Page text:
Macau’s future is arriving by train, plane, bridge and ferry. A series of reports from boutique investment bank Sanford Bernstein suggest that ongoing monumental transportation infrastructure improvements in and around Macau will support and even encourage the casino capital’s transition to a tourist destination. Their studies say overnight Chinese tourists will remain the key growth drivers to reach 40 million visitor arrivals in 2020 – from 31 million last year – as Macau becomes better linked to the mainland and the world through these multi-billion dollar investments. Transforming these mammoth connectivity enhancements into destination game changers largely relies on government, not just in terms of bricks and mortar – which Macau finds challenging enough – but in terms of sound policy on an equally broad scale.
Authors of the Bernstein transportation report, Senior Analyst Vitaly Umansky and colleagues Zhen Gong and Yang Xie, cite the usual suspects: the Hong Kong-Macau-Zhuahai bridge, China’s high speed rail system, Macau’s Pac-On Ferry Terminal, light rail system, and airport improvements, coupled with the development of Cotai’s neighbor, Hengqin island, into the Orlando of China with multiple theme parks and 20,000 hotel rooms. Aside from adding capacity, new infrastructure will reshape the way visitors reach Macau, redirecting tourist traffic from the Macau peninsula’s Gongbei Border Gate and Outer Harbor ferry terminal toward Cotai arrival points.
Some improvements are already completed, such as linking Zhuhai to the mainland’s high speed rail system. More will come online this year, starting with the long delayed replacement for Taipa’s temporary ferry terminal, additions to Hengqin’s Chimelong theme parks and hotels, perhaps even the Pearl River delta bridge that will make Hong Kong’s busy hub airport just a half-hour by bus from Macau and provide an alternate to the ferry from Central Hong Kong. The Macau light rail, a decade behind schedule, will eventually run to Hengqin, connected to the Chinese train system, bringing mainland visitors directly into Cotai via the Lotus Bridge border crossing.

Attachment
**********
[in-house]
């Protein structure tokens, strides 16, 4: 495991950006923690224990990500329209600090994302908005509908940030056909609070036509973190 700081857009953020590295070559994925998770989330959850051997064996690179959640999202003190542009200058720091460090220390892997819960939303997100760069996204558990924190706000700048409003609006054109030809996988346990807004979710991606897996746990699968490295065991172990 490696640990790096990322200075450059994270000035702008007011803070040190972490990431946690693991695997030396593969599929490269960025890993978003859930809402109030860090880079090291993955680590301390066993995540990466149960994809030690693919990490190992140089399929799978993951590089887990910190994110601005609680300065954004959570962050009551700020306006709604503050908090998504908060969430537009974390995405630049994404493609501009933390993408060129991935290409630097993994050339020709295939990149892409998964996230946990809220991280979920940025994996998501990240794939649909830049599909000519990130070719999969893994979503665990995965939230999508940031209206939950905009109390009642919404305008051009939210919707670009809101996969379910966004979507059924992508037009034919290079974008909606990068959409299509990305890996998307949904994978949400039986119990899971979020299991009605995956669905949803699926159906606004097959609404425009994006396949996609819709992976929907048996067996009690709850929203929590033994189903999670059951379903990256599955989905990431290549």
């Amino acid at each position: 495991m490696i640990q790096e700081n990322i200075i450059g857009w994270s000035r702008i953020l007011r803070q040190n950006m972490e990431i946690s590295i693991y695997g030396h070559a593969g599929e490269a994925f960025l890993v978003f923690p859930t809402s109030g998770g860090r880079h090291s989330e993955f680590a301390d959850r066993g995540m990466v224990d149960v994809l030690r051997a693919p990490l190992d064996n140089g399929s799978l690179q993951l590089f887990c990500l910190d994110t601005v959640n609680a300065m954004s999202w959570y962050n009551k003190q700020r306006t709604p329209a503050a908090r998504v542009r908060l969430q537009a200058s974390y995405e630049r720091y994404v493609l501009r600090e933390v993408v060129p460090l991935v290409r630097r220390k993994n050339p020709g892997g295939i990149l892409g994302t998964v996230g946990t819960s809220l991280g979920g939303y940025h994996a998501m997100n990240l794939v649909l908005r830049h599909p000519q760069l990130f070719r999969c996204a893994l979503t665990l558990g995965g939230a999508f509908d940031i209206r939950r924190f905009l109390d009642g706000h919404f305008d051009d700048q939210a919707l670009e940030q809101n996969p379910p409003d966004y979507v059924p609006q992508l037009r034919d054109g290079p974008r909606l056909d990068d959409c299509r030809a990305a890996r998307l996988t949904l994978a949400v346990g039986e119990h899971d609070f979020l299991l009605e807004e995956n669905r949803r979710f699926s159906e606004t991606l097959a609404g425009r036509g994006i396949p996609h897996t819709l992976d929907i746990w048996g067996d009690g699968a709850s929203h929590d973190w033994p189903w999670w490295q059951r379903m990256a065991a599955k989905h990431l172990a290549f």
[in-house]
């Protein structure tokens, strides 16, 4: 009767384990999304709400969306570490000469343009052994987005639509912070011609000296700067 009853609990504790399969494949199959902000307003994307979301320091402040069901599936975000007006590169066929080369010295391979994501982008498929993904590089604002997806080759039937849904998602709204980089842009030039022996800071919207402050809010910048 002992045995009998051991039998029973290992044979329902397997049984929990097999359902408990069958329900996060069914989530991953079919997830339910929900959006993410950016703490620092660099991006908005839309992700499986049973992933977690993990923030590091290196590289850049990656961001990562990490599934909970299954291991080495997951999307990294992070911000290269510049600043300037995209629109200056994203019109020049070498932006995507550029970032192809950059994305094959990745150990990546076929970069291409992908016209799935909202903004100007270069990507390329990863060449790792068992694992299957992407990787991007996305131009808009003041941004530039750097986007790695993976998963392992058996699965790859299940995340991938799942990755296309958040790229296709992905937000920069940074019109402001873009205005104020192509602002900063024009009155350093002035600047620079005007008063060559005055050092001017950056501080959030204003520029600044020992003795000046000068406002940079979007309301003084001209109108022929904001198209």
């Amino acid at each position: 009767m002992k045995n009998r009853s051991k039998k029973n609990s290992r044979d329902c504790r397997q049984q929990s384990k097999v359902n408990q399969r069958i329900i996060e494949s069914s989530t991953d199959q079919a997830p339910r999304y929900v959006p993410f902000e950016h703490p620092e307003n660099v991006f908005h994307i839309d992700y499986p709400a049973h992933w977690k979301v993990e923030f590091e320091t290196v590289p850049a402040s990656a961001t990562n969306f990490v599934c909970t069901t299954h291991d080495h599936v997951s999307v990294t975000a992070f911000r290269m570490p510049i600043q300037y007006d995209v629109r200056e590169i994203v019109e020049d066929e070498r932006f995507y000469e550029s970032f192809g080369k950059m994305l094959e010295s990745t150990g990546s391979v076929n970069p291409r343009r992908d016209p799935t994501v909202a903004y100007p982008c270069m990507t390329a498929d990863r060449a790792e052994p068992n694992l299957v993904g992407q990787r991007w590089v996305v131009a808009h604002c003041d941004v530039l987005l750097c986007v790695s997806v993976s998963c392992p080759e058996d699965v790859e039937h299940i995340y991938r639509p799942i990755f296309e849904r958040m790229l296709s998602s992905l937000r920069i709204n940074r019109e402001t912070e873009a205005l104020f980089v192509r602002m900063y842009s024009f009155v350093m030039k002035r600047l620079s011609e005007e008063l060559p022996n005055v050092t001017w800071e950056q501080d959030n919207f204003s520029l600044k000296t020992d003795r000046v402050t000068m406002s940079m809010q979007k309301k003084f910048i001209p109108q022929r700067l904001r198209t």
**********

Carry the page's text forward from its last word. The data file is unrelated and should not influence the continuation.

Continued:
The tourism report by the same Bernstein analysts sees increased penetration rates into the mainland market translating to more overnight visitors, supported by both transport improvements and greater hotel capacity in Macau and Hengqin. Bernstein estimates Macau is currently attracting just 3.2% of the mainland’s “addressable market” with household incomes above US$15,000 totaling more than 300 million, compared with Macau’s 30% penetration rate for Hong Kong and rates for U.S. casinos around 25%.
Getting more people in is only half the battle; Macau needs to create a win-win situation for visitors, business and residents. That’s not just up to casino operators and others in the hospitality sector. Authorities in Macau and Beijing have a big role to play. There are practical matters, such as how to handle the human and vehicular traffic arriving by bridge. A 30% increase in visitors must not lead to a 30% increase in casino shuttle buses. There needs to be a visa mechanism that allows mainland visitors to Hengqin easy access to Macau without compromising China’s controls on its citizens’ visits to the city. Labor laws must let the hospitality industry employ not just enough staff but aim for the world’s best and brightest while promoting the training of local workers to lift them to that elite level.
Singapore has iconic Marina Bay Sands and Resorts World Sentosa (with its Universal Studios theme park) due to rules government laid down for casino licensees. Hengqin is being shaped under similar policy prescriptions. Macau suggested it was moving in that direction when officials said they would use non-gaming attractions and local enterprise opportunities to determine gaming table grants for new resorts. But Macau didn’t live up to its suggestion with equal table allocations to policy-deaf Wynn Palace and attraction-laden Parisian Macao. Making Macau a more compelling destination requires concrete incentives and, more importantly, stakeholder cooperation. Operators and the government have enough money and enough of a market to do spectacular things for the city beyond knockoffs and name brand shopping. It’s past time to start.